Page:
SAVANNAH, Ga. (WSAV) — When the heat index climbs into triple digits the risk of heat injury risk also rises for people and their pets.
Dr. Kari Jenkins, the veterinarian, and owner of Savannah Animal Care says she has already treated a number of animals for heat illness, including a trio of dogs that suffered heat stroke.
Jenkins says the signs of heat injury in animals aren’t obvious. “It can be very difficult to see any signs of heat stroke or heat stress in dogs and cats because they’re not as obvious about the signs. They can’t tell you that they’re ridiculously thirsty or that they’re suddenly cold or that they become flush because we don’t see those normal changes,” said Jenkins.
Heat stroke can kill dogs and cats, just like humans, but there’s an added internal risk that doubles the chance of death.
“Unfortunately with heat stroke in dogs, they go in a secondary condition that affects their ability to clot properly and some of these guys can actually bleed to death internally. It’s very, very scary and can happen very, very, quickly,” Jenkins said, adding, “Heat illness is an emergency situation. They need to be seen by a veterinarian right away.”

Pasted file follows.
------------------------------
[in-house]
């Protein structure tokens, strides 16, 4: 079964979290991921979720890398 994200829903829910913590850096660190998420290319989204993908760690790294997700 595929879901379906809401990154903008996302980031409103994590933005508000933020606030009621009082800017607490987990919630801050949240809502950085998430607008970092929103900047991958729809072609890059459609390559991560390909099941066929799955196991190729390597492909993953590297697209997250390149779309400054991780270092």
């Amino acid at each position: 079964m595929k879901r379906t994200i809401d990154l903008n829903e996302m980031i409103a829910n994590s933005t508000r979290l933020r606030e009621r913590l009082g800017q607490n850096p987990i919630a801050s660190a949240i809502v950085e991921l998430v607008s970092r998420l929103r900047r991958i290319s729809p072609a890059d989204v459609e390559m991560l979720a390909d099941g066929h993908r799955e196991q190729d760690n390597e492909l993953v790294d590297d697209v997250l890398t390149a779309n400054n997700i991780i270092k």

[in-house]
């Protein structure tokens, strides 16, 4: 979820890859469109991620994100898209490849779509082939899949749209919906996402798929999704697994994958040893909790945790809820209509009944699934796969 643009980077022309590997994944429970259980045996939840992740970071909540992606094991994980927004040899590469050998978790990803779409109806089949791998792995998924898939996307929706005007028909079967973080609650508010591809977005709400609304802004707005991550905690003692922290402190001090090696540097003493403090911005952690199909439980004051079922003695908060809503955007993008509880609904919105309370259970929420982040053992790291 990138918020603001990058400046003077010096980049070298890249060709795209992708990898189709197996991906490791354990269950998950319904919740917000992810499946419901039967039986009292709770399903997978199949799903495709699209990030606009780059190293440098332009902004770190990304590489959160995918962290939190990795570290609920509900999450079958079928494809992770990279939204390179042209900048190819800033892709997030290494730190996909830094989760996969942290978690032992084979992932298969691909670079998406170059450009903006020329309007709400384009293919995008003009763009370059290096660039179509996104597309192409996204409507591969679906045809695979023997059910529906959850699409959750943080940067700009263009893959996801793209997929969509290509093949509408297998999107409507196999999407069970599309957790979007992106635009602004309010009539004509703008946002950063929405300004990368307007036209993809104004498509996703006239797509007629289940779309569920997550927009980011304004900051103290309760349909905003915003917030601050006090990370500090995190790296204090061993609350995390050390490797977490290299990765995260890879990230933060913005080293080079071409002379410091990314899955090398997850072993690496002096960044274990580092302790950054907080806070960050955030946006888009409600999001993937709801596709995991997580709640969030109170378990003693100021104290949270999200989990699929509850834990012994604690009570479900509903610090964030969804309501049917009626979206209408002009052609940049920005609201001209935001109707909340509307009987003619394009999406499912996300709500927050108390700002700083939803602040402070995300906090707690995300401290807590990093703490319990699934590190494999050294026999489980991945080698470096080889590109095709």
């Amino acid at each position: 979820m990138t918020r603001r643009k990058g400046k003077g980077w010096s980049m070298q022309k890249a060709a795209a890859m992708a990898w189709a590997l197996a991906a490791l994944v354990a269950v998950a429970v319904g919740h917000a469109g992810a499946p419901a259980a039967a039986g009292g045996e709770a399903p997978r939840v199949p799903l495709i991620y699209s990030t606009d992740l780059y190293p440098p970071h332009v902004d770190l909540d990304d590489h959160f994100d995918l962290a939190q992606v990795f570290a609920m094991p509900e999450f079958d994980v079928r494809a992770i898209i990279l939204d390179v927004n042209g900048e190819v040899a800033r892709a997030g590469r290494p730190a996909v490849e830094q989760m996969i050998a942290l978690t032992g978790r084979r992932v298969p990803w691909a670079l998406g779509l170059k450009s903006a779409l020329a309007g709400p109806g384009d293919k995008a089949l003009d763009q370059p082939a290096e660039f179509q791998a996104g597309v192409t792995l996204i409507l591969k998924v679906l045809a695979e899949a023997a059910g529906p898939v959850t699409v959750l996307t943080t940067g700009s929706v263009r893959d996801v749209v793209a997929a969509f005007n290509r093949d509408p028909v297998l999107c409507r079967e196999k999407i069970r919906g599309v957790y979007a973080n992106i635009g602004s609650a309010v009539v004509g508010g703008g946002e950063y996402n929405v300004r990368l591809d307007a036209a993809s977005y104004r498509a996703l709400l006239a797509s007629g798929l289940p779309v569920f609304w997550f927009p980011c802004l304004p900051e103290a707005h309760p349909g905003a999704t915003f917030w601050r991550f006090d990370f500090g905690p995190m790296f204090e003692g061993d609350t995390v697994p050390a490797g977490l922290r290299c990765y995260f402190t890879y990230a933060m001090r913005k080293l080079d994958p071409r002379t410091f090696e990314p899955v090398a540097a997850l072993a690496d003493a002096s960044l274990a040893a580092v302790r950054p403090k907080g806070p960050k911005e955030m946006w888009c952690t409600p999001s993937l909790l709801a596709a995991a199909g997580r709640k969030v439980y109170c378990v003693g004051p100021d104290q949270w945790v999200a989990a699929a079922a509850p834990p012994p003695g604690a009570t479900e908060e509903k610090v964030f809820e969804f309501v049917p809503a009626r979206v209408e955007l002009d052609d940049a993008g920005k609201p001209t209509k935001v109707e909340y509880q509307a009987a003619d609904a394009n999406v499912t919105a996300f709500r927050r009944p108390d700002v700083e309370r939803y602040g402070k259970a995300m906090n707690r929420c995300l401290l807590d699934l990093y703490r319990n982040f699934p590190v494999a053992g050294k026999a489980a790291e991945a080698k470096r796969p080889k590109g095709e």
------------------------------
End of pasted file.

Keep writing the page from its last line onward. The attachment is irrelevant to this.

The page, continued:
Extreme heat poses another problem with a common activity — the daily walk for dogs can be like a stroll on hot coals.
Dr. Jenkins says she has treated a number of dogs this summer for burns on their paws, especially on long walks.
“What people don’t realize is, especially black asphalt, it retains heat longer so that can actually happen into the early evening hours as well, even after the most intense part of the day has gone by,” said Jenkins.
The signs a dog or cat may be suffering heat stroke include greatly decreased activity, drinking unusually large amounts of water, dark urine or no urination at all, and a loss of appetite and now bowel movement.
“Early treatment and early temperature control can make the difference between a life threatening or terminal situation,” Jenkins said, adding her prescription to keep your pet from falling victim to a heat illness:
- provide your pet with plenty of water
- add frozen ice cubes or frozen bits of Pedialyte to encourage pets to drink
- take plenty of breaks when outdoors
- offer shade to your animals
- stay out of the sun during peak parts of the day (11 a.m. to 3 p.m.)
For more tips on how you and your animals can stay cool in the summer heat, visit our Summer Safety page here.